Factors related to fluoride retention after toothbrushing and possible connection to caries activity

Caries Res. 1993;27(6):474-7. doi: 10.1159/000261583.


The aim of the present investigation was to study the brushing and toothpaste technique employed by caries-active and caries-inactive patients in a toothbrushing population. The study consisted of 47 patients at a public dental clinic in the County of Bohuslän, Sweden; 23 with low (group L) and 24 with high caries activity (group H). They were asked to brush their teeth with a fluoride dentifrice at the clinic using an identical technique to that which they employed at home. Various factors, such as brushing time, amount of dentifrice, water consumption and mouthrinsing habits after brushing, were carefully registered. Saliva samples for fluoride analyses were collected up to 45 min after brushing. The members of group L used less rinsing water (0.7 +/- 0.6 dl; mean +/- SD) than those of group H (1.9 +/- 1.0 dl, p < 0.001). Comparing the mouthrinsings with water after the brushing, a significantly higher frequency was observed in group H (3.6 +/- 1.9 rinsings) than in group L (1.5 +/- 0.7 rinsings; p < 0.001). There were no differences between the two groups regarding the amount of dentifrice used and the total brushing time. When the salivary fluoride concentration was plotted vs. time and the area under the curve (AUC) calculated, a significantly higher mean value was found in group L than in group H (p < 0.01). Calculation of the correlation coefficient (r) between the AUC value and the amount of water used gave r = 0.53 (p < 0.001) and between the AUC and the frequency of mouthrinsing r = 0.46 (p < 0.01).(ABSTRACT TRUNCATED AT 250 WORDS)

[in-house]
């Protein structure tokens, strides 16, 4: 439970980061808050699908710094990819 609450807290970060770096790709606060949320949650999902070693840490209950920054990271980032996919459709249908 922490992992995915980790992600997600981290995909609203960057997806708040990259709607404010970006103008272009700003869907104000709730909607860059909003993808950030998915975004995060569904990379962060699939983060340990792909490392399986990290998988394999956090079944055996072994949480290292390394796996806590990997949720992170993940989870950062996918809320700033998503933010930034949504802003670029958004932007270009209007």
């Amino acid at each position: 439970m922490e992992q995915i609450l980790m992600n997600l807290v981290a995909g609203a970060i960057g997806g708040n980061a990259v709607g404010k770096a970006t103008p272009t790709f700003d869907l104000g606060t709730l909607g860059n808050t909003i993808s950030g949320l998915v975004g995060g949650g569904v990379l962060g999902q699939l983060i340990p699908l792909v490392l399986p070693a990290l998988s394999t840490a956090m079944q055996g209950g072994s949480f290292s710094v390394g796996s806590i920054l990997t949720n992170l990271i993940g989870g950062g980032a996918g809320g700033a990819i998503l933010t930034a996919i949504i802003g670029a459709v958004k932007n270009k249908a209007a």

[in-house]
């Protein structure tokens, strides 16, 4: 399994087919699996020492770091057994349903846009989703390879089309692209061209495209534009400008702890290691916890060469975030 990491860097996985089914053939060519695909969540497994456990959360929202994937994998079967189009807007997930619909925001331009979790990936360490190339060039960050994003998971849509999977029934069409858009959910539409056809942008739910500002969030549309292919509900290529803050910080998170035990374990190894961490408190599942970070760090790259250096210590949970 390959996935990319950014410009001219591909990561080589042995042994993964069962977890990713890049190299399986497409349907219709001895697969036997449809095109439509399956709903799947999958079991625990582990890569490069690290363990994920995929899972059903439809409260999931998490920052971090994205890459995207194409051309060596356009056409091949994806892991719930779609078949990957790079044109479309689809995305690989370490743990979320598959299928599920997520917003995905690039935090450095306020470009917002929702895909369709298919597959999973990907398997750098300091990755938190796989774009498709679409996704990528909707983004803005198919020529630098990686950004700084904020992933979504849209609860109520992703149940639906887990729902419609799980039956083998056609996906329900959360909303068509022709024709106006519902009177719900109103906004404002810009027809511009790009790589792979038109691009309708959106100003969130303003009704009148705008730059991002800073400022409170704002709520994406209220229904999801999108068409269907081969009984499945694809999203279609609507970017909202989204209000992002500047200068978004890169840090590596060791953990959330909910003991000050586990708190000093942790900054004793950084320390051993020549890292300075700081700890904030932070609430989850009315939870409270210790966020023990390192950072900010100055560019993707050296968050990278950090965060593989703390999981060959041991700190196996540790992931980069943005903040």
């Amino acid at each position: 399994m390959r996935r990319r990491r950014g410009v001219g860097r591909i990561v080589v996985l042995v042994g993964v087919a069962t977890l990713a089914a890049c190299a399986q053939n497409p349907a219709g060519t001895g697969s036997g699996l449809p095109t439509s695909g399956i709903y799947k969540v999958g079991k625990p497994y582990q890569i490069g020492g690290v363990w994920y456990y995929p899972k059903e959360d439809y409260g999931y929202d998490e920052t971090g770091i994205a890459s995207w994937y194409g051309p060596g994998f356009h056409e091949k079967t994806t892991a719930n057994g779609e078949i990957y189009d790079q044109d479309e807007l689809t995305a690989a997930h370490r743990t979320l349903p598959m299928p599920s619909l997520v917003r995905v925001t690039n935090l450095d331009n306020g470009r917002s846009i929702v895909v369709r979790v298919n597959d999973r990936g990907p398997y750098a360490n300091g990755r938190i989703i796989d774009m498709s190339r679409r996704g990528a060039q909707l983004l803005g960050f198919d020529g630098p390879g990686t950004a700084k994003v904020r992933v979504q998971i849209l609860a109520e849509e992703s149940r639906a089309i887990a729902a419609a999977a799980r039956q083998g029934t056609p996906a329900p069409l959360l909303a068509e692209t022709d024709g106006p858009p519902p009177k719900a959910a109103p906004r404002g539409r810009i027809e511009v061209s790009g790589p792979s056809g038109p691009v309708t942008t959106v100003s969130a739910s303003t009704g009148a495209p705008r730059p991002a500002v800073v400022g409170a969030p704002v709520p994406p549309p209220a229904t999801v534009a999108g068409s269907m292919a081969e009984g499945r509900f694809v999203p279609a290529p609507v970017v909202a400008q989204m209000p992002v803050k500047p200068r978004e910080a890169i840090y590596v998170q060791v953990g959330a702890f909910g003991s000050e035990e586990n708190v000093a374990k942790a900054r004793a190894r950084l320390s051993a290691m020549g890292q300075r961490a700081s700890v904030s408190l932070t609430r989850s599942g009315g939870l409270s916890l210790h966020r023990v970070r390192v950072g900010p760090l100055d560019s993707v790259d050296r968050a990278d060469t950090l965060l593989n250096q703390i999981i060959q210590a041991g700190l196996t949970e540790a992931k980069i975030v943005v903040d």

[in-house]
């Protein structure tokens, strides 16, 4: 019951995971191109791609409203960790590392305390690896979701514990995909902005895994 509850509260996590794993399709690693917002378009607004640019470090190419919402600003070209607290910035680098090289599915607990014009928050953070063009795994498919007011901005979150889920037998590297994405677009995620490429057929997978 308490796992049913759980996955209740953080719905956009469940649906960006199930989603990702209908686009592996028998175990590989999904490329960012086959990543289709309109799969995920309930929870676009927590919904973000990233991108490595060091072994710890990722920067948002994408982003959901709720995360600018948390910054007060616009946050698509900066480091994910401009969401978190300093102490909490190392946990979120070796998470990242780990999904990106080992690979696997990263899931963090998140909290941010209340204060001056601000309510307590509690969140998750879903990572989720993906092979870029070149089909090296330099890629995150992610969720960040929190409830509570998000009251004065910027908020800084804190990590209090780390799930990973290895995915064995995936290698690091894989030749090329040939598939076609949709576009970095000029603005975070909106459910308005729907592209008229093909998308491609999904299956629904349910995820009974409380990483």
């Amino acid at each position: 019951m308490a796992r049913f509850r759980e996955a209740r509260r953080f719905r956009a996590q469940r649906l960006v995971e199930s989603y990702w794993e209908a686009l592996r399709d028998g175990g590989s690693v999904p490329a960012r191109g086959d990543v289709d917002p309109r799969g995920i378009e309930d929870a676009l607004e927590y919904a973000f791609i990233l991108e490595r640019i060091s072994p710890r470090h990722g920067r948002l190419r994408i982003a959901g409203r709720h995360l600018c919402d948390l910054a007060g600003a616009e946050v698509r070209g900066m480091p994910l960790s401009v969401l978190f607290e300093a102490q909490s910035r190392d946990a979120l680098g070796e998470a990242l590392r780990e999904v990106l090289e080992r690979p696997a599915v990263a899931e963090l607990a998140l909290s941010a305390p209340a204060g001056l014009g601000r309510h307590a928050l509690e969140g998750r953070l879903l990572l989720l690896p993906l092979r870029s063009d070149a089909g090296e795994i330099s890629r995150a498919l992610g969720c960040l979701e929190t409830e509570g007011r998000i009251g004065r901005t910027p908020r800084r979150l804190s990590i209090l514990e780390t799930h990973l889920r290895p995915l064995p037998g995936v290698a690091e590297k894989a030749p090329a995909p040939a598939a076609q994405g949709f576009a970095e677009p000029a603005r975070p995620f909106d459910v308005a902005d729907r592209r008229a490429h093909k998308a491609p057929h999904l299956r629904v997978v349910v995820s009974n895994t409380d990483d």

Publication types

  • Research Support, Non-U.S. Gov't

MeSH terms

  • Adolescent
  • Adult
  • Child
  • Dental Caries / metabolism
  • Dental Caries / prevention & control*
  • Female
  • Fluorides / analysis
  • Fluorides / therapeutic use*
  • Humans
  • Male
  • Middle Aged
  • Saliva / chemistry
  • Toothbrushing / methods*
  • Toothpastes


  • Toothpastes
  • Fluorides